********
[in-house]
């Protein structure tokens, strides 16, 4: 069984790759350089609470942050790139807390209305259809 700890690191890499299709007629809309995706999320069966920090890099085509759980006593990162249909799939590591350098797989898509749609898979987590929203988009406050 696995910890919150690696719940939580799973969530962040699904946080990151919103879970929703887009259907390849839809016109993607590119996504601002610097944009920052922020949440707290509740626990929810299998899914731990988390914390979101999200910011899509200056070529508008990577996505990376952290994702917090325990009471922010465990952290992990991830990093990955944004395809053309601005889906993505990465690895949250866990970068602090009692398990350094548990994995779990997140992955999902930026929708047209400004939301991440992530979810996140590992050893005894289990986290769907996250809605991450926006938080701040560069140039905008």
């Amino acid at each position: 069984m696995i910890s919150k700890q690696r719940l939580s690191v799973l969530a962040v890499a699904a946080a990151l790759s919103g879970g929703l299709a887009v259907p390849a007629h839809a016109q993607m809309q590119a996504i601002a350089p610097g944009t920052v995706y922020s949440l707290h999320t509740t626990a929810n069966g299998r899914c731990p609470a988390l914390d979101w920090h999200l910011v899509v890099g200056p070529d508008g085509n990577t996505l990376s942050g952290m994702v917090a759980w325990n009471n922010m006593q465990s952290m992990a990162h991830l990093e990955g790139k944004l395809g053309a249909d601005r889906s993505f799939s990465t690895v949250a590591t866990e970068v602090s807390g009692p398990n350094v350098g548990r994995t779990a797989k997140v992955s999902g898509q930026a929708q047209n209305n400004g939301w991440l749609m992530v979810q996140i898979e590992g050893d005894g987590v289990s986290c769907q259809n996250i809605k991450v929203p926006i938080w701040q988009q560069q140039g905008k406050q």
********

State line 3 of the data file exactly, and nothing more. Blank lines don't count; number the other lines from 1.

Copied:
């Amino acid at each position: 069984m696995i910890s919150k700890q690696r719940l939580s690191v799973l969530a962040v890499a699904a946080a990151l790759s919103g879970g929703l299709a887009v259907p390849a007629h839809a016109q993607m809309q590119a996504i601002a350089p610097g944009t920052v995706y922020s949440l707290h999320t509740t626990a929810n069966g299998r899914c731990p609470a988390l914390d979101w920090h999200l910011v899509v890099g200056p070529d508008g085509n990577t996505l990376s942050g952290m994702v917090a759980w325990n009471n922010m006593q465990s952290m992990a990162h991830l990093e990955g790139k944004l395809g053309a249909d601005r889906s993505f799939s990465t690895v949250a590591t866990e970068v602090s807390g009692p398990n350094v350098g548990r994995t779990a797989k997140v992955s999902g898509q930026a929708q047209n209305n400004g939301w991440l749609m992530v979810q996140i898979e590992g050893d005894g987590v289990s986290c769907q259809n996250i809605k991450v929203p926006i938080w701040q988009q560069q140039g905008k406050q």